Representing the Princess Maker-style game.
Long live the Queen fills a particular niche, hopefully without getting too perverted, else I could just make a list of eroge. The main objective is raise a fourteen year old girl for 40 weeks until she reaches her birthday and coronation. The player sets her study schedule and builds her capabilities in things like economics or diplomacy or strategy facing challenges along the way which put those skills to the test. On weekends opportunities for changing her mood arise and different moods mean different proficiency at learning during her other studies. The game has elements from choose your own adventure games and different endings based on choice and performance, it is possible too not to get her to the coronation at all. Long live the Queen is particularly challenging and yet incredibly easy to get the hang of.
A steam punk, post-apocalyptic science fiction-based RPG.
Maya, that girl with the gun and blue ponytail from the picture is the main character though this game is really more of an ensemble cast featuring a ninja, a grease monkey mechanic girl toting a wrench, and even a robot. Each character both fill roles in the party in terms of their combat use, but in the group dynamic as well, lending their personal slant to the situations and changing some dialogue based by who is currently in the party. Septerra Core is still one of my go to games on the PC to this day because of its story and combat system. Though many games do what it has done, it does it with a certain flair that has always stuck with me, and I frequently post it on these boards when asked what my favorite PC games or RPGs are, give it a try because there is a lot to like.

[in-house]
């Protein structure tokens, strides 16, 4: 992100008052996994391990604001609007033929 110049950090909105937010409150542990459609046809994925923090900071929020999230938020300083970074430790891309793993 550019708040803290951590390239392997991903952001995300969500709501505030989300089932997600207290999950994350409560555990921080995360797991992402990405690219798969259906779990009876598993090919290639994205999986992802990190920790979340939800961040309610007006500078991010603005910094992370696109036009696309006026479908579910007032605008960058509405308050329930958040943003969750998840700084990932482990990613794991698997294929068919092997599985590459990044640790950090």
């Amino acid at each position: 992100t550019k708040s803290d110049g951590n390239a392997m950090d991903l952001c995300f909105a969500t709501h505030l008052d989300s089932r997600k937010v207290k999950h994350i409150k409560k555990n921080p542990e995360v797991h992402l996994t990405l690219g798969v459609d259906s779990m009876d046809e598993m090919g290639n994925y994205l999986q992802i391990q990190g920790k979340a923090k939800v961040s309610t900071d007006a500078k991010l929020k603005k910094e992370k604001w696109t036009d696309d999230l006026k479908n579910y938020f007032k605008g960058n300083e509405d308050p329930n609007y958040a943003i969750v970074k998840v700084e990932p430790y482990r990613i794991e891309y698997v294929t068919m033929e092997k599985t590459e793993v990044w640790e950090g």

Picked over the original since it appeared on console as well, but should be taken as a representative of both as they are both worth the play.